I don't remember when this picture was taken, but I know the expression.
It's one worn by all of the women in my mother's family whenever one has her picture taken. It also shows hints of the diva lurking underneath, waiting to burst forth in the years to come.
I was born and raised in the same town, but spent many holidays at my grandparents' in Connecticut.
I remember being told at 8 that I couldn't wear my grandmother's sundresses anymore, because they weren't for boys.
I loved them because they always twirled JUST RIGHT when I spun around in circles.
On the other hand, my mother let me have Barbies when I was 10.
I think my mom knew before my father did, but neither was surprised when I came out to them at 20 and 21, respectively.
Compared to many other people here, I had it easy on the gay front. No one bothered me about it in school. While most of the taunting came about my weight, my friends and family have all been very accepting of my coming out process. I was also extremely luck to have an openly gay teacher in high school who helped guide me.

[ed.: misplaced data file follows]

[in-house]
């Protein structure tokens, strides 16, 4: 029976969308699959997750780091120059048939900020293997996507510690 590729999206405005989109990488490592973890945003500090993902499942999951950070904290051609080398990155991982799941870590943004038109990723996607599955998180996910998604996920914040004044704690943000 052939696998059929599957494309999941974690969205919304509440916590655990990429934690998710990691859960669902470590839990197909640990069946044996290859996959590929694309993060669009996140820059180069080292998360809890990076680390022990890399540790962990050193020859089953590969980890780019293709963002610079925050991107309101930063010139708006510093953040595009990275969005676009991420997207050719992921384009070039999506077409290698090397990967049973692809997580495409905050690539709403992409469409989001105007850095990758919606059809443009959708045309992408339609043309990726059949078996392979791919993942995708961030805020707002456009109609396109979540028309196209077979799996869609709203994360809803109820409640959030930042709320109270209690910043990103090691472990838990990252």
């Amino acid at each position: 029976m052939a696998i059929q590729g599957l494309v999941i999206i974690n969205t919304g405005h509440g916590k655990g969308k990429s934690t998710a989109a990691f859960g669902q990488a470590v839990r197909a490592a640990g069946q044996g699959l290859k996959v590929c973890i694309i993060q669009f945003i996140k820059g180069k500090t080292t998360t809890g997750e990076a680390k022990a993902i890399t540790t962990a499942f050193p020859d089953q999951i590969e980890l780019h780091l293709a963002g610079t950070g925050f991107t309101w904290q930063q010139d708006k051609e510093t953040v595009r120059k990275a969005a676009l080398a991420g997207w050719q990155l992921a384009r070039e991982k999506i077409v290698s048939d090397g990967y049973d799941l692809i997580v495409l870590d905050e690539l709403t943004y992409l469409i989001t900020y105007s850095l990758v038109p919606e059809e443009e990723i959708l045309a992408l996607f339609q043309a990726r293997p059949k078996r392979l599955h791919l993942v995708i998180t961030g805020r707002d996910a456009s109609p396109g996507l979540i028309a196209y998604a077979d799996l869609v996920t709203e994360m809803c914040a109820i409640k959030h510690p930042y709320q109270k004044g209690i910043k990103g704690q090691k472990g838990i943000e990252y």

I will always be grateful that my mother and grandmother especially, taught me to never judge someone based on outward appearance or first impressions.
It is a lesson I took to heart.
The most important lesson my youth and coming out has taught me is that, yes, being gay is an important part of my life. But it does NOT define me. I am so much more than gay, and anyone who can't see past that one aspect of me isn't worth my time.
Stay strong, as there are people everywhere who love you and are there for you. And even if you feel alone, you are not.
Michael's first, famous-person same sex crush:
Harrison Ford ("Raiders Of The Lost Ark")